December 30, 2010

2,010 Reasons Why I Loved 2010.......... Juuust Kidding!

Dear Mom,

This December was filled with highs and lows, but the year as a whole was one of the best I've had in a while. I feel like I am in a good place right now, and 2010 has helped to get me there. Although I may not be as close in proximity to our family as I would like to be or be employed in the journalism field quite yet, those are all things that can be improved on over time. At least I have a house and a job, period, so I'll continue to count my blessings.

I can't possibly write a good ol' blog post without including one of my infamous lists, so let's countdown the highlights of the wonderful year that 2010 turned out to be:

10. Obviously, winning that international traveling grant back in May and getting the once in a lifetime opportunity to travel abroad for two weeks starting next Tuesday.

9. My first father/daughter dance with Dad at my sorority formal last spring :-)

8. Graduating from college! Not even those penny-sized blisters on my little toes could ruin that day (plus, those yellow shoes were darn cute and so worth the pain!).

7. I held a baby for the first time (I know, I know! I'm in my 20s and had never held a baby. They're just so small and fidgety and fragile and scary!... I'm weird). I couldn't believe one of my oldest childhood friends was going to have a baby-- AND, she was born on your birthday!

6. I started my blog, and I'm so thankful for that. I have found a little safe haven where I can release all my happiness and/or frustration whenever I wish, a new group of blog friends who understand and support me, and a new sense of self altogether.

5. My relationship with John is better than it's ever been-- not that it's ever been bad or anything, but I just feel like we are closer now. I look around at so many relationships that consist of a beer in one hand and a bar tab in the other, and I feel so blessed that we are more than that. We find joy in going to a Tuesday night movie when the theater's empty, coming up with something new to cook for dinner, or picking up coffees and heading to the park. It's the little things that make a relationship hugely successful, and I am lucky to have found that.

4. My wishy-washy friends have weeded themselves out of my life. Normally, this would be a bad thing to me that I was unable to stay close with literally every person I have ever met, but it has almost been a relief that I no longer find this to be a necessity. Last year I would've been devastated if someone I once considered a close friend all of a sudden stopped wishing me a happy birthday or even ceased conversing with me at all. Honestly, I feel happier focusing on a smaller group of friends. I feel more fulfilled at the end of the day by my true friendships, and I think that's what's most important.

3. I didn't lose anyone significant this year nor get news that someone close to me was sick with cancer. I know this won't always be the case as I get older, so I am enjoying it while I can.

2. I have started getting closer with my relatives on your side of the family. A few people in particular have been making such a sincere effort to improve our relationship by reading my blog, writing e-mails, and sending cards in the mail. I even received a message from my cousin telling me how much she looks up to and admires me for my strength, writing talent, and drivenness. It was so sweet.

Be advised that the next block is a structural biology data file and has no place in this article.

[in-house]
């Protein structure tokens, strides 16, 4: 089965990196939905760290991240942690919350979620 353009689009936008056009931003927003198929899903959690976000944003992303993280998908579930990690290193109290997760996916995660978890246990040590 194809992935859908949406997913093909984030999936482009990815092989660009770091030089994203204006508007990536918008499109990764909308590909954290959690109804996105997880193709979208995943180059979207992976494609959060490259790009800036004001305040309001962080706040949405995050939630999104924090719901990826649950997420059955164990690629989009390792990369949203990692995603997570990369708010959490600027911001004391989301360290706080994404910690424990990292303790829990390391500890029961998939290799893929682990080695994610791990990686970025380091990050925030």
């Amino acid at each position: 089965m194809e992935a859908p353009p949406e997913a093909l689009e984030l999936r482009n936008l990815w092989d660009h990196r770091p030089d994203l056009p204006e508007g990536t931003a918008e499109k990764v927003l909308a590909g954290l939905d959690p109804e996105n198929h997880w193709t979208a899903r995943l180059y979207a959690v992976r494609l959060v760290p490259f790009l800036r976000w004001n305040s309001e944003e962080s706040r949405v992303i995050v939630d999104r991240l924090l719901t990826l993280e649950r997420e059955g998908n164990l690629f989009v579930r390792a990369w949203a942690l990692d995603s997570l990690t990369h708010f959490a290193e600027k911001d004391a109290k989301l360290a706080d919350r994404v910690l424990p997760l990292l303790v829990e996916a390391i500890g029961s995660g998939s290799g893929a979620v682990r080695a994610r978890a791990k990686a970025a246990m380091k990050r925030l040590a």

1. Our happy memories have begun to outplay the sad ones that overwhelmed me after your death. I am able to talk about you more openly, and it doesn't feel awkward or like I'm making the other person uncomfortable. Sharing memories of our life together feels normal and has made me realize that you will continue to live on inside me and all the people whose lives you've touched.

I'm not sure if 2011 can top this, but I am starting it off in Belize on Tuesday, so it's looking pretty good. Now go grab a party hat, an annoying kazzoo, and a festive glittery set of angel wings, and let the real countdown begin!

Happy New Year!


December 28, 2010

I Can Hardly Belize It!

Dear Mom,

Two letters in one day, you lucky little lady you.

Before the day is done, I wanted to say that today I am being featured on the homepage of YouTube! I created a preview video for my upcoming international documentary (which I had to edit and redo completely three times, hence some additional stress on my shoulders this month).

If you have been keeping up with any of my friends' comments on recent posts, then the cats out of the bag: I'M GOING TO BELIZE! I leave exactly one week from today. Hooray for two weeks of warm weather, great company, and following my dreams!

I will be reporting on maternal health issues after learning that each year over 300,000 women around the world die during childbirth. That's one woman every 90 seconds. I have experienced firsthand what it's like to lose a mother, but I could not imagine, even for a minute, never knowing you at all. So it's time to bring awareness to this issue, especially because most of these deaths are preventable.

It's finally hitting me that I'm about to embark on the experience of a lifetime, and I'm so excited! I'm very proud of myself; I can only imagine how you, as my mother, are feeling! That must've been why the sun came out today... because you're beaming!